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On page 22, we explore computational drug design—also called structure-based design—a technology that has helped create drugs to treat HIV, arthritis, glaucoma and other diseases. At Stony Brook University in New York, Robert Rizzo is leading a research team that is quantifying and understanding molecular recognition at the atomic level. Computational methods point to the best candidates of the huge data base of drugs that must be searched, but ultimately the team must visually inspect molecules and evaluate their suitability for binding to the target protein or virus being studied. It's done with GPUs and graphics cards from NVIDIA, Santa Clara, Calif.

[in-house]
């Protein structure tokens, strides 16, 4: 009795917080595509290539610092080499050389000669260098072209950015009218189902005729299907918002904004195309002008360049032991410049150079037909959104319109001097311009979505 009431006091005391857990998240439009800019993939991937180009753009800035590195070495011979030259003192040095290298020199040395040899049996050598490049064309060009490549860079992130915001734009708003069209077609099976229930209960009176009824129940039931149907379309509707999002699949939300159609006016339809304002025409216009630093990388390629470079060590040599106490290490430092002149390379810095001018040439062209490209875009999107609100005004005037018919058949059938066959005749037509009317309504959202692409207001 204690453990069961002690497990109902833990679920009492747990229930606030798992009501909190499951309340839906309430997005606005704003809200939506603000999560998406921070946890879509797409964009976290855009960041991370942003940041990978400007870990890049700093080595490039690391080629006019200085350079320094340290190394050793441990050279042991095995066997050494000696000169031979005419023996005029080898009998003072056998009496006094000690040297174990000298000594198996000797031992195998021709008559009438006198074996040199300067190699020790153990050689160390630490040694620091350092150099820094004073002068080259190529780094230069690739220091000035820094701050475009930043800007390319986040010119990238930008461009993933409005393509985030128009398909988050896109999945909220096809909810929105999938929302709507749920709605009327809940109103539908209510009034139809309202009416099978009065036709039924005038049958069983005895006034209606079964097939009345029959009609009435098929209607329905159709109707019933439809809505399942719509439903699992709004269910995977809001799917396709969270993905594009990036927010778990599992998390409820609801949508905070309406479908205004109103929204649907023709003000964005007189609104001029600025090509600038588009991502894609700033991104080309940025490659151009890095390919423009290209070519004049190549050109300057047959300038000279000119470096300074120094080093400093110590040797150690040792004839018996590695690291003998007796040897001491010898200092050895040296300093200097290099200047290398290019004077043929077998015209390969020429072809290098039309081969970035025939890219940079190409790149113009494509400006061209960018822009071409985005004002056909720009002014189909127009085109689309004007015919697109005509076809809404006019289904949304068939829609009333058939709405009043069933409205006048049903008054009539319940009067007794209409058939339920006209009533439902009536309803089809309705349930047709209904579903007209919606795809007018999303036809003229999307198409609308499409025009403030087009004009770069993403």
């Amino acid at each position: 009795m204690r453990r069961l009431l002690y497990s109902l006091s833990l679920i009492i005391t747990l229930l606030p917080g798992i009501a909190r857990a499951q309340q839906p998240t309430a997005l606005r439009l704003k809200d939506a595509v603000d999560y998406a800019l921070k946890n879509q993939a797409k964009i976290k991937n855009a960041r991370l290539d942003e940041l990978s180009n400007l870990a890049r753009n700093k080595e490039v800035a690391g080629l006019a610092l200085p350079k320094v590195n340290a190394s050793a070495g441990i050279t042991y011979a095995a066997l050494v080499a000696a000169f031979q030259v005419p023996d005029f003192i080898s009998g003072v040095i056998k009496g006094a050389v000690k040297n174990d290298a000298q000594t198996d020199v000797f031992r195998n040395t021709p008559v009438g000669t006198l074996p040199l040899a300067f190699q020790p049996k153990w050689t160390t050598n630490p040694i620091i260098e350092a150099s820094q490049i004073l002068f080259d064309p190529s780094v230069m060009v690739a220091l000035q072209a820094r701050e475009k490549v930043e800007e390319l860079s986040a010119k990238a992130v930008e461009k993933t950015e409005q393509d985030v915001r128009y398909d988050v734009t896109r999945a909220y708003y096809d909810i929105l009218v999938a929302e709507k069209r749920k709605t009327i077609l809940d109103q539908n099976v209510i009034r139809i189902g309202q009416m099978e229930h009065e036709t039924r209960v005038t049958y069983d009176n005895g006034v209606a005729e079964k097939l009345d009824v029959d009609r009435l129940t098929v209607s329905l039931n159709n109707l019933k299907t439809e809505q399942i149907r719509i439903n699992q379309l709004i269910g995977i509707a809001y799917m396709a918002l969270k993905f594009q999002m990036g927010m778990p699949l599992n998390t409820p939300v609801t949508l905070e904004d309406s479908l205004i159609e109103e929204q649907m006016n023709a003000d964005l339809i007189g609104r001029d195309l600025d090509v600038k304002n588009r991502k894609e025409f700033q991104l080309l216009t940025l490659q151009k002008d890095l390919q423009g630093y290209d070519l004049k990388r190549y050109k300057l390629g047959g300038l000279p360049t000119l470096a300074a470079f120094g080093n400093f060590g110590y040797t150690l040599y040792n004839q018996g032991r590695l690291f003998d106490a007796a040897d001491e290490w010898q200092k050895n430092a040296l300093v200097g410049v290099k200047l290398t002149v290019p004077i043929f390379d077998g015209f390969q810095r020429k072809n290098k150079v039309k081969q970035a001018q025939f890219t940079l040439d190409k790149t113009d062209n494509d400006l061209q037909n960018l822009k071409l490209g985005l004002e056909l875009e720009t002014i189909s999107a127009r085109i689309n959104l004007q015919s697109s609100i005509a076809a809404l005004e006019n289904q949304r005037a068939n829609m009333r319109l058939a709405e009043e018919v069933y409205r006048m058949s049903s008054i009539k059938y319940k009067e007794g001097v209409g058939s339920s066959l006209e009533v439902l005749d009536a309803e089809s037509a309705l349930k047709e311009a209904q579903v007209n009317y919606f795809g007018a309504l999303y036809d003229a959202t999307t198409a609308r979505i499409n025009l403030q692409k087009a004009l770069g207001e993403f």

"With a simple PC and a video card, I can virtually step inside a complex molecule and find the best docking sites for potential drug compounds," says Rizzo.
In both cases, the scientists talk about how technology has helped remove much of the risk of human error from the work while speeding it up. Yet there are miles to go and billions of dollars to rid us of the scourge of AIDS, cancer and so many other diseases. It's a long journey and I wish them only the best.